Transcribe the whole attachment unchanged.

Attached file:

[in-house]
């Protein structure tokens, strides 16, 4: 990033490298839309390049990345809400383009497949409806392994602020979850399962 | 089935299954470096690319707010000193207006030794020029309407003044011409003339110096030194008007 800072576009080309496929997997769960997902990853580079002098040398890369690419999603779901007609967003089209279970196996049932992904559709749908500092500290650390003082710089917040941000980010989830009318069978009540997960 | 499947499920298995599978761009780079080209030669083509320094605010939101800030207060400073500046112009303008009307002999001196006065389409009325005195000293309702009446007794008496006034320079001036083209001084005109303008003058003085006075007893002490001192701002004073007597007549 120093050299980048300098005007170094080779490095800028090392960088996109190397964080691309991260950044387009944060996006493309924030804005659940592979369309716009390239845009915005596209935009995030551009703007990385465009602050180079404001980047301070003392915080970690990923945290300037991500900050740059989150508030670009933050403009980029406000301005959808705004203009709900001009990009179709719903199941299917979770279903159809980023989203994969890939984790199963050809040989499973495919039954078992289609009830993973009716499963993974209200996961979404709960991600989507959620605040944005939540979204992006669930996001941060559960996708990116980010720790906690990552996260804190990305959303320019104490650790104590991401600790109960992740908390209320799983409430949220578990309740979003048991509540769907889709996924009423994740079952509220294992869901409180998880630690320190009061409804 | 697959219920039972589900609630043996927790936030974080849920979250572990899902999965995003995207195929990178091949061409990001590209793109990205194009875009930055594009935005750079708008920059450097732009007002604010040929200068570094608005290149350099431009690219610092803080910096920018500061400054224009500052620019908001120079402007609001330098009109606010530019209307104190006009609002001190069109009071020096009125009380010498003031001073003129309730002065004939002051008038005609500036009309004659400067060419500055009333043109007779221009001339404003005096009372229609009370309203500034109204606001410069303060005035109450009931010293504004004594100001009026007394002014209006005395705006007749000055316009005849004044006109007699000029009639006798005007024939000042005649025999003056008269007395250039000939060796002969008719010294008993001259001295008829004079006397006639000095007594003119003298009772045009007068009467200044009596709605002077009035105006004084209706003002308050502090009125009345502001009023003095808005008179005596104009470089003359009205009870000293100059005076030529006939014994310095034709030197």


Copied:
[in-house]
């Protein structure tokens, strides 16, 4: 990033490298839309390049990345809400383009497949409806392994602020979850399962 | 089935299954470096690319707010000193207006030794020029309407003044011409003339110096030194008007 800072576009080309496929997997769960997902990853580079002098040398890369690419999603779901007609967003089209279970196996049932992904559709749908500092500290650390003082710089917040941000980010989830009318069978009540997960 | 499947499920298995599978761009780079080209030669083509320094605010939101800030207060400073500046112009303008009307002999001196006065389409009325005195000293309702009446007794008496006034320079001036083209001084005109303008003058003085006075007893002490001192701002004073007597007549 120093050299980048300098005007170094080779490095800028090392960088996109190397964080691309991260950044387009944060996006493309924030804005659940592979369309716009390239845009915005596209935009995030551009703007990385465009602050180079404001980047301070003392915080970690990923945290300037991500900050740059989150508030670009933050403009980029406000301005959808705004203009709900001009990009179709719903199941299917979770279903159809980023989203994969890939984790199963050809040989499973495919039954078992289609009830993973009716499963993974209200996961979404709960991600989507959620605040944005939540979204992006669930996001941060559960996708990116980010720790906690990552996260804190990305959303320019104490650790104590991401600790109960992740908390209320799983409430949220578990309740979003048991509540769907889709996924009423994740079952509220294992869901409180998880630690320190009061409804 | 697959219920039972589900609630043996927790936030974080849920979250572990899902999965995003995207195929990178091949061409990001590209793109990205194009875009930055594009935005750079708008920059450097732009007002604010040929200068570094608005290149350099431009690219610092803080910096920018500061400054224009500052620019908001120079402007609001330098009109606010530019209307104190006009609002001190069109009071020096009125009380010498003031001073003129309730002065004939002051008038005609500036009309004659400067060419500055009333043109007779221009001339404003005096009372229609009370309203500034109204606001410069303060005035109450009931010293504004004594100001009026007394002014209006005395705006007749000055316009005849004044006109007699000029009639006798005007024939000042005649025999003056008269007395250039000939060796002969008719010294008993001259001295008829004079006397006639000095007594003119003298009772045009007068009467200044009596709605002077009035105006004084209706003002308050502090009125009345502001009023003095808005008179005596104009470089003359009205009870000293100059005076030529006939014994310095034709030197």